Completing this triumvirate of fine-dining excellence is sommelier Bert Blaize. Quietly spoken but exceptionally knowledgeable, he is ever eager to ensure that the right wines find their way onto the right palates. Author of the recently published, “Which Wine When”, Bert’s equally impressive vinicultural backstory embraces the two Michelin-starred Manor aux Quat’ Saisons, as well as London’s feted Clove Club. With Peter introducing each course into the exquisitely table-scaped dining room, Bert then launches into his own enthusiastic elucidation of whatever he’s just poured into everyone’s glasses.
The expansive double drawing-room with a fireplace crackling away / ©Keythorpe Hall
Subtle flourishes of contemporary artistic flair embedded into a traditional country house template might best characterize the design aesthetic. It’s no surprise that Edward Bulmer Paints were widely utilized; the artisan paint company from the committed eco-campaigning interior designer, Ed Bulmer, whose work includes the renovation of Althorp House, Princess Diana’s ancestral home, for her brother, Earl Spencer. Bulmer rails against what he maintains is an unregulated paint industry responsible for dumping 180,000 tonnes of microbeads into oceans, annually. His own natural earth, mineral pigmented, and carbon-neutral alternative color palette, however, is draped all over Keythorpe Hall to spectacular effect.
Period furniture is tastefully juxtaposed with modern additions like the Rothko-reminiscent artworks from artist-in-residence, Selma Parlour. One of the huge shower cubicles, meanwhile, contains an amazing floor-to-ceiling image of Sir Thomas Knyvett, 4th Lord Berners and High Sheriff of Norfolk, resplendent in Elizabethan dress, and sporting an aristocratic glare of disdain.
Local artisan silk screen printer, Charlotte Gaunt, who works with organic linen sourced solely from a small Irish mill surrounded by flax fields, is responsible for beautifully crafted wallpapers, headboards, lampshades, and wall hangings throughout. Her gorgeous but labor-intensive work incorporates a “flocking” technique first developed in the 17th century, with some of the bed headboards displaying her life-like, utterly fabulous furry bumblebees.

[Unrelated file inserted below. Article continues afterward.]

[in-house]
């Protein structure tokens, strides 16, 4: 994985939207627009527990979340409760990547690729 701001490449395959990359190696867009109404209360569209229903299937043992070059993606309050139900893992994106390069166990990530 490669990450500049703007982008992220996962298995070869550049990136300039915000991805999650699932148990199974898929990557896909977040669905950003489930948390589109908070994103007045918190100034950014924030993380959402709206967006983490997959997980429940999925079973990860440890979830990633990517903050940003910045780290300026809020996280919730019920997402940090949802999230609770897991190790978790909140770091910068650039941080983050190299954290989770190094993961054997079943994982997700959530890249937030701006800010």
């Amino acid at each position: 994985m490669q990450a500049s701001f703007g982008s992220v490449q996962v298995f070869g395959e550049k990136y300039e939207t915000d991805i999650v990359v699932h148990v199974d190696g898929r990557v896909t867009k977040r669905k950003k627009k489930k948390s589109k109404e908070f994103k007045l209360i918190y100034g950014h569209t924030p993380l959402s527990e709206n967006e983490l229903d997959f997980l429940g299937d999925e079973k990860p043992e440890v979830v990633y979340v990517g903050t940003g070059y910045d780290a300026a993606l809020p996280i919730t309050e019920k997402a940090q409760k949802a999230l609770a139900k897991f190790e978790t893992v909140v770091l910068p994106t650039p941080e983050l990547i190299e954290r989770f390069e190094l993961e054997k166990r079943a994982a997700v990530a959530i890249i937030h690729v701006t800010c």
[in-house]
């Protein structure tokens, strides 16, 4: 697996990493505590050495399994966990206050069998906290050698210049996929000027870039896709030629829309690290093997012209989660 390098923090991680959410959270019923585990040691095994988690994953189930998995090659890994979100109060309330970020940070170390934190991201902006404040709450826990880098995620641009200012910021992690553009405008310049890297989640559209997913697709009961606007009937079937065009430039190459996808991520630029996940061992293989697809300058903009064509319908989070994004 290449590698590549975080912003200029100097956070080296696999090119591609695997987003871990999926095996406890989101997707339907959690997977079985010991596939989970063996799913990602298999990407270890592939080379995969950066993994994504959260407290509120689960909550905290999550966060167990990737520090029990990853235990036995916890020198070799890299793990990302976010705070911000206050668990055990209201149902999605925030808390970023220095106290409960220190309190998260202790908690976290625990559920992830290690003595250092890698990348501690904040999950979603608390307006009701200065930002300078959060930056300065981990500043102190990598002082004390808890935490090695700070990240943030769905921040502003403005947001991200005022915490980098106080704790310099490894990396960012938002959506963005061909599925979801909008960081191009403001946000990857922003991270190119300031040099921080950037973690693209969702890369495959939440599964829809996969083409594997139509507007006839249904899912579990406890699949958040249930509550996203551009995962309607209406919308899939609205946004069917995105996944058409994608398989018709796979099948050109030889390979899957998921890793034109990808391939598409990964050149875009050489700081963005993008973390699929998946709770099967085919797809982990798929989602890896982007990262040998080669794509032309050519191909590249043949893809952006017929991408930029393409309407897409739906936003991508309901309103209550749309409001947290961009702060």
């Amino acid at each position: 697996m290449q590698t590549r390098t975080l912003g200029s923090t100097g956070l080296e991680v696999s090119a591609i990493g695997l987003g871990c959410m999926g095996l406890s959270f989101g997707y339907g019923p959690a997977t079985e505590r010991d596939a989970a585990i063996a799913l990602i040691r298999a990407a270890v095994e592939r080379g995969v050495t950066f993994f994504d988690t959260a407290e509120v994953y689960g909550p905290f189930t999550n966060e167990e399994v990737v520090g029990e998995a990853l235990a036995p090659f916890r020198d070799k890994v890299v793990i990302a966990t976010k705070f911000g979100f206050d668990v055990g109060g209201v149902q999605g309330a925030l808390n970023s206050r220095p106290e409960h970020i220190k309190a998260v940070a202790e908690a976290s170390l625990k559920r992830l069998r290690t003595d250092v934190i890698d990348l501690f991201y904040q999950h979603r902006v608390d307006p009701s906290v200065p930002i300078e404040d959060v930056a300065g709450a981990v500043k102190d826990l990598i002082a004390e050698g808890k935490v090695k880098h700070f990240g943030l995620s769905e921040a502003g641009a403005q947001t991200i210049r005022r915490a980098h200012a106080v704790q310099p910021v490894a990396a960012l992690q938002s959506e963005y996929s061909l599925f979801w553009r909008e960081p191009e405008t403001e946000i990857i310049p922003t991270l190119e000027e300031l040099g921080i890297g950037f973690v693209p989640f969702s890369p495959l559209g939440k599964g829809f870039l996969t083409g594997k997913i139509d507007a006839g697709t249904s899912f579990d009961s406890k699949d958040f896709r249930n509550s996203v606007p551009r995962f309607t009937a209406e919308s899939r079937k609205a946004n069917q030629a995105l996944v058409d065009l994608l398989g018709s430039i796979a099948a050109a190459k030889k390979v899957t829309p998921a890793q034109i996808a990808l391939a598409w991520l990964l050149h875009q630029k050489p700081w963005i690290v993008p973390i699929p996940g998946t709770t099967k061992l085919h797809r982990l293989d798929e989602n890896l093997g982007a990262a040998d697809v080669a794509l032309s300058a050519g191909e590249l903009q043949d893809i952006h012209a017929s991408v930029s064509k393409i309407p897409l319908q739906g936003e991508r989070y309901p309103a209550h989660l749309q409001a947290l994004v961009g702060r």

The grounds are a sanctuary within which to relax / ©Keythorpe Hall
The twenty acres of grounds and formal gardens, reclaimed from a slow surrender to the elements, are themselves, a sanctuary within which to relax, and simply absorb the mesmerizing far-reaching views. There’s also a wood-fired cedar hot tub, tennis court, croquet lawn, and horse riding. The adjacent countryside, full of paths and bridleways, is one of the few remaining parts of England where perennial wildflower meadows are found. Their aromatic components with names like meadowsweet, lady’s bedstraw (they were used for stuffing mattresses), and hay rattle, hark back to a rural England long since subsumed into history.
The kitchen garden, and honey-producing apiary, is the prized fiefdom of Claudio, originally from Italy’s Veneto, where, as a child, he was taught by his grandfather to identify wild foods. It’s a fascinating hideaway where he will eagerly chaperone a visit. At nearly two acres, once ensconced within its 13-foot walls, the scale of its 19th-century endeavor, becomes apparent. Providing sustenance for residents, guests, and the large retinue of staff, the garden, with its coal-fired greenhouses going 24/7, would have been a world within a world. Now it’s Claudio’s world, as he gradually builds it back towards that Victorian hive of horticultural activity. Minus the coal, of course.
Close by is the historical market town of Uppingham and its 16th-century school, and Rutland’s pretty little county town, Oakham, right next to Rutland Water, England’s largest man-made lake, with opportunities for water sports. For total immersion into film-location historic Englishness, though, nearby Stamford is one of the finest Georgian towns to be found anywhere, with over 600 listed buildings and five medieval churches. This part of England within which Keythorpe Hall sits, whilst not quite as well-known as other regions such as the Cotswolds, is every bit as alluring. Just without the crowds.